USDA has invested more than 2-point-2-billion-dollars in Iowa conservation efforts and has helped to enroll more than 4-point-5-million-acres of Iowa working lands in USDA conservation programs since 2009. USDA’s Conservation Reserve Program has led to a reduction of 260 million pounds of nitrogen and 534 million pounds of phosphorus in the Mississippi River Basin between 2008 and 2013.

In addition to protecting farmland, the initiative also encourages the restoration of wetlands and other natural habitats. The initiative also aims to strengthen cooperation between public and private entities working together on conservation efforts.

For more information about this initiative, visit Iowa-Environmental-Focus-dot org.

From the UI Center for Global and Regional Environmental Research, I’m Betsy Stone.

Proposal would use school funding to improve water quality


Iowa governor Terry Branstad during a state budget hearing in Des Moines on December 15, 2015 (John Pemble/Flickr)
Iowa governor Terry Branstad during a state budget hearing in Des Moines on December 15, 2015 (John Pemble/Flickr)
Nick Fetty | January 6, 2016

A recent proposal by Iowa governor Terry Branstad would use funding from Iowa’s 1-percent school building sales tax to improve water quality in the state.

The proposal would extend the sales tax – set to expire in 2029 – to 2049. The extension is expected to provide $20.7 billion for schools and $4.6 billion to improve water quality. The proposal by the Republican governor has been backed by former Iowa governor and current U.S. Secretary of Agriculture Tom Vilsack, a Democrat.

“It’s so important to every, single Iowan,” Vilsack said during a press conference. “If this doesn’t get resolved, these farmers wont know what to do, they’re bankers wont know what to lend, they wont be interested in buying equipment…the local schools obviously wont benefit. I mean, there’s a tremendous need for immediate action here.”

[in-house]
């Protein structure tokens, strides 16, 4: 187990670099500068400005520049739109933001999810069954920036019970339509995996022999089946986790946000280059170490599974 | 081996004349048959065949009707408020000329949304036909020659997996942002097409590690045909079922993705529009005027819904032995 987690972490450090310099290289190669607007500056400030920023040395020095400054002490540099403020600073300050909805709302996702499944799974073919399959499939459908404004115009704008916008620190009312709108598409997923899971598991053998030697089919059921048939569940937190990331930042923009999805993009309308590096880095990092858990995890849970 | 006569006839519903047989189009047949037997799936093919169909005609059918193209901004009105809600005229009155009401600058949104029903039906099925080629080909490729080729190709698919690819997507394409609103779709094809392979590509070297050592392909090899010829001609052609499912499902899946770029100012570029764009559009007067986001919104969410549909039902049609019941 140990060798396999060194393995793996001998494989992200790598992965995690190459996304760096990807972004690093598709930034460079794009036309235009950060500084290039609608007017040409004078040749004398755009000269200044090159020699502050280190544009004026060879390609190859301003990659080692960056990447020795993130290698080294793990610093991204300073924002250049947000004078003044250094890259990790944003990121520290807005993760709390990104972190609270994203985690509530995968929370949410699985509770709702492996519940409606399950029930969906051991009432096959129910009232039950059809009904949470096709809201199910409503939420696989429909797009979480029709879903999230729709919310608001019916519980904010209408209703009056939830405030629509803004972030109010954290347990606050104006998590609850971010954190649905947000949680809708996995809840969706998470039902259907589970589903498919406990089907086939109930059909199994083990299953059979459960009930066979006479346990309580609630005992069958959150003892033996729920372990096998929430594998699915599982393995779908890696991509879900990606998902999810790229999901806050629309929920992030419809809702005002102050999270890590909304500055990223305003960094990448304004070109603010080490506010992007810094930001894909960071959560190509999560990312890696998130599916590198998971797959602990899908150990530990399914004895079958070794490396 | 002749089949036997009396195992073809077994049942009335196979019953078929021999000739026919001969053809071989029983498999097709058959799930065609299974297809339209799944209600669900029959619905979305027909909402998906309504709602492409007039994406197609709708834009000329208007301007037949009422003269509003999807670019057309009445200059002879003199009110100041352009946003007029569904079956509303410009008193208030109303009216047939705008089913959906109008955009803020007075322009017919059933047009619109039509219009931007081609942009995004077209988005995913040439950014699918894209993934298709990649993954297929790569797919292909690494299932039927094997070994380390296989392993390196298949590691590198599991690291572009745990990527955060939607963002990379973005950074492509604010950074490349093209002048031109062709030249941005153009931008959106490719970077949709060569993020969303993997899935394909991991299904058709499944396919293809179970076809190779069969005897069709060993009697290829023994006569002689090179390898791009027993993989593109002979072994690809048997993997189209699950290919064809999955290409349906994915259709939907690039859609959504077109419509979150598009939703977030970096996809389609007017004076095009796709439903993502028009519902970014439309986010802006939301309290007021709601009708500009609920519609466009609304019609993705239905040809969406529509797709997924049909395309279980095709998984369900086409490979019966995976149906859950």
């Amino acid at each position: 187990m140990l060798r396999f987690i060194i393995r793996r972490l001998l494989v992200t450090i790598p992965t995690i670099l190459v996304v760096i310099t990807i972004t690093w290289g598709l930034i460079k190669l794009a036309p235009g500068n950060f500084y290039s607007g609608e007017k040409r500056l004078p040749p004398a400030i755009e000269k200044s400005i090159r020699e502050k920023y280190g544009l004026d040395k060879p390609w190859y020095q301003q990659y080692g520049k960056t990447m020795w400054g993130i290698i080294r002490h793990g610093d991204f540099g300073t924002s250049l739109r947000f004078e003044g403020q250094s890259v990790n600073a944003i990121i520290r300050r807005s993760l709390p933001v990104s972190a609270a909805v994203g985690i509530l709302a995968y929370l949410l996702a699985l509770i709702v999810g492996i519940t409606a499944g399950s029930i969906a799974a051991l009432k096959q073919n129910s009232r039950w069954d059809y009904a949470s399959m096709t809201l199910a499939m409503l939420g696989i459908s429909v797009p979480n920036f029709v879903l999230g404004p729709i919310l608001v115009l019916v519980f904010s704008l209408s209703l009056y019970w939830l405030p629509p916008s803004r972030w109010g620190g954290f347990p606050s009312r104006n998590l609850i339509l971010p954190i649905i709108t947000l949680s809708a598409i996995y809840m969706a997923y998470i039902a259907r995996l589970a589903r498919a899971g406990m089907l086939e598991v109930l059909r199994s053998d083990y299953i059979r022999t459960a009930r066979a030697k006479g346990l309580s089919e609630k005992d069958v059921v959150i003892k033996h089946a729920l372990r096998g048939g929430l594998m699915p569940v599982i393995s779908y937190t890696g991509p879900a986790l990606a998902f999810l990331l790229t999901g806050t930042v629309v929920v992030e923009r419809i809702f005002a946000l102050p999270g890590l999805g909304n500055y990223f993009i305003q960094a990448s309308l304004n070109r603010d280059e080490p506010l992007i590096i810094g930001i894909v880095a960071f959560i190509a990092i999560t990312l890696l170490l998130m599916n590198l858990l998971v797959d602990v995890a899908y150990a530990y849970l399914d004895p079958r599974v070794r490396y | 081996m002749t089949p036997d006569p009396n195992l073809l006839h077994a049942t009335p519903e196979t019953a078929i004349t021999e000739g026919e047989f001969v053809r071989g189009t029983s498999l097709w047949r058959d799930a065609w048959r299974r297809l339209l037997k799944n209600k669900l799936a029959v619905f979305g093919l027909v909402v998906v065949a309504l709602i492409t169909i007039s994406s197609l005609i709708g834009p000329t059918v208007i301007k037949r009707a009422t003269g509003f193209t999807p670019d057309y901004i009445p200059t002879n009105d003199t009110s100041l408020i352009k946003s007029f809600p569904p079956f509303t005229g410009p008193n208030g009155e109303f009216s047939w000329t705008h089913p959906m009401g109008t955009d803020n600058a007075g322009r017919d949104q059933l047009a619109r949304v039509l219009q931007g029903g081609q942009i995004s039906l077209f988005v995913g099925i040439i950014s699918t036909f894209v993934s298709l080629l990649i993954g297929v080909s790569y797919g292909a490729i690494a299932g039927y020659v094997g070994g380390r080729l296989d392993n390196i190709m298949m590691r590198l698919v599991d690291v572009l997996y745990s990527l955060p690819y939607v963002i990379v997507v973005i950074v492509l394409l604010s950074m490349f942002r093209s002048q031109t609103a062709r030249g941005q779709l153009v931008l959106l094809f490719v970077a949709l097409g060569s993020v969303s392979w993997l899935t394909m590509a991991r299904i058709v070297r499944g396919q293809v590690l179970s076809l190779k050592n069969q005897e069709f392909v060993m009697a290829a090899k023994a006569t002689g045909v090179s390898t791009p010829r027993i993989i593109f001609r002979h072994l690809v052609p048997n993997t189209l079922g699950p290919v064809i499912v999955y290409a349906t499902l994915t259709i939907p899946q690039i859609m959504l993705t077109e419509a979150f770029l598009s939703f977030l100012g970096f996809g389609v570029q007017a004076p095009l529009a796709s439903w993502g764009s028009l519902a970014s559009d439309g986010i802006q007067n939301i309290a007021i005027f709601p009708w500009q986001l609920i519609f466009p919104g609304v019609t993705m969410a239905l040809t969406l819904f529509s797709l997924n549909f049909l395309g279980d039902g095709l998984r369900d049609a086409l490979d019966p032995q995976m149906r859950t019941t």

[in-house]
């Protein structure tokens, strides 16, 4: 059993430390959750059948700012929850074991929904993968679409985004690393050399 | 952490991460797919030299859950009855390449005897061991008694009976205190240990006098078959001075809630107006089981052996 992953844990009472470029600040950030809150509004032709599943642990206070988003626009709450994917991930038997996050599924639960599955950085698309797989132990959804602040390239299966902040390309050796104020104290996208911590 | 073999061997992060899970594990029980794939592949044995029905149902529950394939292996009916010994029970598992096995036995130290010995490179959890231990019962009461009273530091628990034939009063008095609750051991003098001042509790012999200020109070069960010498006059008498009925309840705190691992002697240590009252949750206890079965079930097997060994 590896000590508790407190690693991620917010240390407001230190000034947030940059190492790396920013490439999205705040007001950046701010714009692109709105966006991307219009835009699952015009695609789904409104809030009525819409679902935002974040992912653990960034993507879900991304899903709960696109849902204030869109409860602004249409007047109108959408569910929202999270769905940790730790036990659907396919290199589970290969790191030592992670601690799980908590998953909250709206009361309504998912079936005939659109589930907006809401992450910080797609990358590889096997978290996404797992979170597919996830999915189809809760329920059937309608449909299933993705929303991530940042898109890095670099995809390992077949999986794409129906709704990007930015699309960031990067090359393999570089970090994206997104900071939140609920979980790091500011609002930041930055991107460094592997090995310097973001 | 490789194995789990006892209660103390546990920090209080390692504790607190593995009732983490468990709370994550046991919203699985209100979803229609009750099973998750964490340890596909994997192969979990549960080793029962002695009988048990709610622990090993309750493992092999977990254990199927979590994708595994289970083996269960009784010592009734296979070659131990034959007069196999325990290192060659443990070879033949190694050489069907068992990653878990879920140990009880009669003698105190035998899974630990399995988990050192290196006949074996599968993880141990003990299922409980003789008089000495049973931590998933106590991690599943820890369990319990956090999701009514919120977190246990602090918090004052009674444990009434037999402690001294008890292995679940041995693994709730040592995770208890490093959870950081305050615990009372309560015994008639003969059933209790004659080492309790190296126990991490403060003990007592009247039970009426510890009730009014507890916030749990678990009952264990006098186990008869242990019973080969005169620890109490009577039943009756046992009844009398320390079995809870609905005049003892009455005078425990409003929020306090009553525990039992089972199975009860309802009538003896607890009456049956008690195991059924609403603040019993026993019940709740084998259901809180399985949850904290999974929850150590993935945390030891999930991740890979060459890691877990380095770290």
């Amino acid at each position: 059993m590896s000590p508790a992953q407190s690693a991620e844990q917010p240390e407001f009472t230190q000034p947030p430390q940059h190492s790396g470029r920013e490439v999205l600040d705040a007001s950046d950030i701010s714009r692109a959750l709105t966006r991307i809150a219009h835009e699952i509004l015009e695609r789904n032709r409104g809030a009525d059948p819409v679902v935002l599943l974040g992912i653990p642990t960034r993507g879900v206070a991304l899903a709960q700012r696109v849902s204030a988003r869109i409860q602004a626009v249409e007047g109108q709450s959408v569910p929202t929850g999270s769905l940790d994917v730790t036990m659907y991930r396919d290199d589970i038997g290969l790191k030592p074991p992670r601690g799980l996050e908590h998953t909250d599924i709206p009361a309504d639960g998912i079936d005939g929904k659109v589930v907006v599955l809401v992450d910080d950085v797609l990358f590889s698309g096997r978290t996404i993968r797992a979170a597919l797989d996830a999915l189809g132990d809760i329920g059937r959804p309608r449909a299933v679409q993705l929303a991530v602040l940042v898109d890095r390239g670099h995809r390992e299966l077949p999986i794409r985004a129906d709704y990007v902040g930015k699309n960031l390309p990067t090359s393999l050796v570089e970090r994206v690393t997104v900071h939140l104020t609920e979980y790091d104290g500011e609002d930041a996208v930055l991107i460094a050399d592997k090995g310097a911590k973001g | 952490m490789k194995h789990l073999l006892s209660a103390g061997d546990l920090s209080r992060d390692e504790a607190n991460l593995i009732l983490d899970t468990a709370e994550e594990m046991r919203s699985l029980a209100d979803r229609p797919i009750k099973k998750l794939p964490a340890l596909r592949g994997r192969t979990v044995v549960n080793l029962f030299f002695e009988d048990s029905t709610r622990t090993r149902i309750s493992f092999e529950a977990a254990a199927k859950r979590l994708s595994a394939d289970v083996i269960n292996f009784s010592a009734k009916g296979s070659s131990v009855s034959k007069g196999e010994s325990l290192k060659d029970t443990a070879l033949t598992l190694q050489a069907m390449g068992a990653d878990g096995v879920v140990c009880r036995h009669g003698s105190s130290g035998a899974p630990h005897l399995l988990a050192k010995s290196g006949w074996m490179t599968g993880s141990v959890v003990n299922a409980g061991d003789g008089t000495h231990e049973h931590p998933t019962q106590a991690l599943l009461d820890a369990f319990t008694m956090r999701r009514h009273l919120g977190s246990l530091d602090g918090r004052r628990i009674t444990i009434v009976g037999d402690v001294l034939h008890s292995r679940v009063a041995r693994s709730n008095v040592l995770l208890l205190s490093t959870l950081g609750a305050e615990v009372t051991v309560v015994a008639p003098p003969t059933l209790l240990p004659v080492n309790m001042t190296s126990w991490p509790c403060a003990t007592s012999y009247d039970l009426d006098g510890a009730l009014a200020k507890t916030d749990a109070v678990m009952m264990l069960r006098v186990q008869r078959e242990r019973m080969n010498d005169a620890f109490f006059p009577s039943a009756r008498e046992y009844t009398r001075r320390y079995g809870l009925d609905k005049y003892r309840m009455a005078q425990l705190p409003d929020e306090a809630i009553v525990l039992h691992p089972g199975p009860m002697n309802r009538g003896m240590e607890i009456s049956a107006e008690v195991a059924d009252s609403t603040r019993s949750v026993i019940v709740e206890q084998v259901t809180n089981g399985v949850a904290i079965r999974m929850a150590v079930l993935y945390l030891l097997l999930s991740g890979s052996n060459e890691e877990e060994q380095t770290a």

The 1-percent sales tax – which was approved in 2008 – brings in about $400 million each year to be used for school infrastructure projects. The governor’s proposal comes by on the heels of a lawsuit between Iowa’s largest water utility and three counties north of Des Moines. Representatives with the Des Moines Water Works claim that authorities in the northern Iowa counties of Buena Vista, Calhoun, and Sac are not doing enough to prevent nitrate runoff from farm fields which is forcing the water utility to operate costly equipment to remove additional nitrates from drinking water.

Opponents of the governor’s proposal feel that it will not do enough to reduce farm chemical runoff. Democratic Senate Majority Leader Mike Gronstal of Council Bluffs has also expressed concerns about the measure.

The funding proposal must be approved by the Iowa legislative before going into effect. Iowa’s 2016 legislate session begins January 11.

Bird flu damages estimated at $1 billion for Iowa, Minn


Iowa leads the nation in egg production. (Phil Roeder/Flickr)
Iowa leads the nation in egg production. (Phil Roeder/Flickr)

Nick Fetty | May 19, 2015

Estimates released Monday show that the recent bird flu outbreak is expected to cause a $1 billion loss in the economies of two of the countries biggest poultry producers: Iowa and Minnesota.

The Hawkeye State alone has lost about 20 million egg-laying chickens, more than one third of the state’s total, and economic losses are estimated around $600 million. These loses affect “feed suppliers, trucking companies, and processing plants.” Thus far the outbreak has been reported in 15 different states and cases reported in Iowa and Minnesota are expected to increase.

Poultry producers and landfill operators are now struggling with ways to dispose of the contaminated bird caucuses which number around 26 million. Landfill operators in northwest Iowa, Nebraska, and South Dakota – among the country’s hardest hit regions – have turned away the dead birds out of contamination fears. U.S. Secretary of Agriculture Tom Vilsack, Iowa governor Terry Branstad, Iowa Secretary of Agriculture Bill Northey, and other top officials have urged landfills to begin accepting birds caucuses before improper disposal leads to odors, flies, and other problems. It may be a year or longer before poultry producers are able to fully recover from this setback.

“They are not going to come back all at once. It’s going to take one to two years for these layer facilities to be back into full production, it’s a gradual process,” said Maro Ibarburu, a business analyst at the Egg Industry Center at Iowa State University, during an interview with the Associated Press.